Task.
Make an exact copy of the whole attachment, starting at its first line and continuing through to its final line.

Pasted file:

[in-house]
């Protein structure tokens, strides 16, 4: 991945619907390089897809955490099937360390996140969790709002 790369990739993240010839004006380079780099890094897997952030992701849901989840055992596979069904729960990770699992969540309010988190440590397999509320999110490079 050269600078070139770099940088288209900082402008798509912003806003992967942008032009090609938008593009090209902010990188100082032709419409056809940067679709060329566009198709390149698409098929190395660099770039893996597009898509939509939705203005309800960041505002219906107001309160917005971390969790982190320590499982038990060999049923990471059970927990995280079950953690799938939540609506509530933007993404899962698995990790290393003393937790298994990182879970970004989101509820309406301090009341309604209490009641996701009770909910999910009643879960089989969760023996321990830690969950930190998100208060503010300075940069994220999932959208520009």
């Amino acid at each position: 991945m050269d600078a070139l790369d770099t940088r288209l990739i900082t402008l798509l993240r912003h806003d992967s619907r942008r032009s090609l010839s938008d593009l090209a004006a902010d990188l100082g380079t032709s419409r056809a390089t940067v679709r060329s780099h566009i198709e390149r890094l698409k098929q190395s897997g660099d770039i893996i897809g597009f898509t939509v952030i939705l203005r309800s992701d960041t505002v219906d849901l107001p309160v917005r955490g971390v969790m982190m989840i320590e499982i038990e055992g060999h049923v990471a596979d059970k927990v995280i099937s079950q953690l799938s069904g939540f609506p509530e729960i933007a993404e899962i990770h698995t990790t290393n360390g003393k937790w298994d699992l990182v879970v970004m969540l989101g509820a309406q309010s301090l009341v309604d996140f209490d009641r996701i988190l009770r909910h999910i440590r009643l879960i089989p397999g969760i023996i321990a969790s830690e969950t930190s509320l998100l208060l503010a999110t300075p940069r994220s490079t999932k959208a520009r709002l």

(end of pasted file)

[in-house]
């Protein structure tokens, strides 16, 4: 991945619907390089897809955490099937360390996140969790709002 790369990739993240010839004006380079780099890094897997952030992701849901989840055992596979069904729960990770699992969540309010988190440590397999509320999110490079 050269600078070139770099940088288209900082402008798509912003806003992967942008032009090609938008593009090209902010990188100082032709419409056809940067679709060329566009198709390149698409098929190395660099770039893996597009898509939509939705203005309800960041505002219906107001309160917005971390969790982190320590499982038990060999049923990471059970927990995280079950953690799938939540609506509530933007993404899962698995990790290393003393937790298994990182879970970004989101509820309406301090009341309604209490009641996701009770909910999910009643879960089989969760023996321990830690969950930190998100208060503010300075940069994220999932959208520009």
């Amino acid at each position: 991945m050269d600078a070139l790369d770099t940088r288209l990739i900082t402008l798509l993240r912003h806003d992967s619907r942008r032009s090609l010839s938008d593009l090209a004006a902010d990188l100082g380079t032709s419409r056809a390089t940067v679709r060329s780099h566009i198709e390149r890094l698409k098929q190395s897997g660099d770039i893996i897809g597009f898509t939509v952030i939705l203005r309800s992701d960041t505002v219906d849901l107001p309160v917005r955490g971390v969790m982190m989840i320590e499982i038990e055992g060999h049923v990471a596979d059970k927990v995280i099937s079950q953690l799938s069904g939540f609506p509530e729960i933007a993404e899962i990770h698995t990790t290393n360390g003393k937790w298994d699992l990182v879970v970004m969540l989101g509820a309406q309010s301090l009341v309604d996140f209490d009641r996701i988190l009770r909910h999910i440590r009643l879960i089989p397999g969760i023996i321990a969790s830690e969950t930190s509320l998100l208060l503010a999110t300075p940069r994220s490079t999932k959208a520009r709002l």